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Higher Education

, Volume 17, Issue 6, pp 603–635 | Cite as

University finances in India

A review of problems and prospects
  • Jandhyala B. G. Tilak
Article

Abstract

There are about 130 universities and 5 thousand colleges in India. About 1/5 of the plan expenditure and 1/3 of total government recurring expenditure on education goes to this sector. While this is not adequate to provide meaningful higher education to the 3.5 million students enrolled, this is also not trivial. The resources that are being poured into the university system have been increasing at a fast rate, faster than the general economic indicators, but the requirements of the universities have been increasing at a much faster rate, widening the gap between the two continuously. This situation of ‘increased cost and diminished income’, leading to a crisis or a near-crisis has been a basic characteristic of the Indian universities. The present paper presents a critical review some of the crucial aspects of university finances in India, including the pattern of flow of resources into the university system and the pattern of allocation of resources by the university between its different functions and faculties. In sum, the paper, based on a quick review of the macro scene of the university system in India as a whole, and a critical survey of the few case studies that were conducted earlier on individual universities, presents an analysis of growth of university finances in India during the post-independence period, an overall short appraisal of the case studies, and analyses of income and expenditure patterns of the universities and the problems involved therein, including managerial aspects of finances.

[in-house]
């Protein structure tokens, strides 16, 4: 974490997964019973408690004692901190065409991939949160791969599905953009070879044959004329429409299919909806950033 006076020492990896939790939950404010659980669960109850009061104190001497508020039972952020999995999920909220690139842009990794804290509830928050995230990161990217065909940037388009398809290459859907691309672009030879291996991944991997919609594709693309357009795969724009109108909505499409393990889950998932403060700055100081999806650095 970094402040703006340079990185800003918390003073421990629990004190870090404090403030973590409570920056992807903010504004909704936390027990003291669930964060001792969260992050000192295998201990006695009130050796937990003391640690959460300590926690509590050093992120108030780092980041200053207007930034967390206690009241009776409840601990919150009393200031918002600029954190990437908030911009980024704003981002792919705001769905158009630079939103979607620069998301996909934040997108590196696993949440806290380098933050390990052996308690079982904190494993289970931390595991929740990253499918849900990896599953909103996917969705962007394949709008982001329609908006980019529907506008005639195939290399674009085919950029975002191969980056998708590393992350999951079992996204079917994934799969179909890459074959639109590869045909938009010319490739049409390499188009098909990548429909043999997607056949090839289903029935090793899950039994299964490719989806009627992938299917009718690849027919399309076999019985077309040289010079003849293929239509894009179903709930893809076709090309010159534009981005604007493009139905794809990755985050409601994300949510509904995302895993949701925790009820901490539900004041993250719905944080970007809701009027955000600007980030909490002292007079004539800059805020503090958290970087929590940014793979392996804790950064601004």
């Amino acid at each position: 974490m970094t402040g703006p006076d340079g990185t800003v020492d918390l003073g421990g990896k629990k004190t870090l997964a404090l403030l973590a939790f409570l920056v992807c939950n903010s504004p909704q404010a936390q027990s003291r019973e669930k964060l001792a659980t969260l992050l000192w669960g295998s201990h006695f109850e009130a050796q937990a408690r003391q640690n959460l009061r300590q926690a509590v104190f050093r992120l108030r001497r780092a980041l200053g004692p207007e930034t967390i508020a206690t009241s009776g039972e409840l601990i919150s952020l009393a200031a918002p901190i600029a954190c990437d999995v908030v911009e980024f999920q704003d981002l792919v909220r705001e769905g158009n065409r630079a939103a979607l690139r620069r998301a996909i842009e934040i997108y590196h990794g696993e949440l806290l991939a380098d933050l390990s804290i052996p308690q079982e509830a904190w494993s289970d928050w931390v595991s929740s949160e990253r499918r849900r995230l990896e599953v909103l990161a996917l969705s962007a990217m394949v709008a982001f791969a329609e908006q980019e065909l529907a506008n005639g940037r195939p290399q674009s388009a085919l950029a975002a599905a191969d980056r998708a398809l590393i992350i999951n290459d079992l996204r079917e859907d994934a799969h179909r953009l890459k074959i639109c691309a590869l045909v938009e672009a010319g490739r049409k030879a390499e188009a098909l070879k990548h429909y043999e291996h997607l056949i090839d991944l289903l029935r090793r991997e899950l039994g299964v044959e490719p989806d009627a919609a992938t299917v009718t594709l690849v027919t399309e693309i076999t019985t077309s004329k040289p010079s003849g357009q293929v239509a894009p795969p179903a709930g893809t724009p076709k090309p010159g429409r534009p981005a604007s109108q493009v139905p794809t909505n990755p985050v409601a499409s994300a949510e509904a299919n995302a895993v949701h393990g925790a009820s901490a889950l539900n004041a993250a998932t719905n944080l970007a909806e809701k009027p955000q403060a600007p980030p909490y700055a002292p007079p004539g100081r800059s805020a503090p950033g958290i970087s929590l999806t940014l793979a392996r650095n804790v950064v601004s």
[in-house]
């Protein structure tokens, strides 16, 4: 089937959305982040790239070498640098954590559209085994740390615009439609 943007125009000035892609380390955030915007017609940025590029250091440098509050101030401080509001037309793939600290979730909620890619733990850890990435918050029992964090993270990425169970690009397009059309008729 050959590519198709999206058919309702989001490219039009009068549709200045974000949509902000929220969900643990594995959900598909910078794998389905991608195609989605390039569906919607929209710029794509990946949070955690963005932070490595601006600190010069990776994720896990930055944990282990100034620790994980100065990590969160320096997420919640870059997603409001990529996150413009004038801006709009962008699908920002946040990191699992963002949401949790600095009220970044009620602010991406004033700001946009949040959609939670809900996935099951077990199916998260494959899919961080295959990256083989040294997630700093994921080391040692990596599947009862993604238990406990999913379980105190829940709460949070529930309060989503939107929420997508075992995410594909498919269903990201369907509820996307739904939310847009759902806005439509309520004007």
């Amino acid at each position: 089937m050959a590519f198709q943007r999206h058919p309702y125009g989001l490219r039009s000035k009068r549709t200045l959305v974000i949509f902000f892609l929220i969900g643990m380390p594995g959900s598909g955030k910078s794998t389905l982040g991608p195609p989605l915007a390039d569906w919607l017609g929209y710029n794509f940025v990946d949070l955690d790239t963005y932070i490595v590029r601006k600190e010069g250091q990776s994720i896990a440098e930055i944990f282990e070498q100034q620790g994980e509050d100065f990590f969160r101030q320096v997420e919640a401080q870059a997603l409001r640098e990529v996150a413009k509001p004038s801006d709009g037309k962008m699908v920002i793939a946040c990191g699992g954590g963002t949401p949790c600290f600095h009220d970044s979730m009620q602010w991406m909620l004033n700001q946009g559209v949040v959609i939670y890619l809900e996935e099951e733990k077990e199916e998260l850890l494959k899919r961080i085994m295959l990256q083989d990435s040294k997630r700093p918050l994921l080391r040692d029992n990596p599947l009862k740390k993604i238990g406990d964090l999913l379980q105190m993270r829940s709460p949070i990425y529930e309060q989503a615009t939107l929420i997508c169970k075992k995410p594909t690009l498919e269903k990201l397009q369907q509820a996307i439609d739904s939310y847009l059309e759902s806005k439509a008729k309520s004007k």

Keywords

High Education Basic Characteristic Fast Rate Critical Review Expenditure Pattern 
These keywords were added by machine and not by the authors. This process is experimental and the keywords may be updated as the learning algorithm improves.

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Copyright information

© Kluwer Academic Publishers 1988

Authors and Affiliations

  • Jandhyala B. G. Tilak
    • 1
  1. 1.The World BankN.W., Washington D.C.USA

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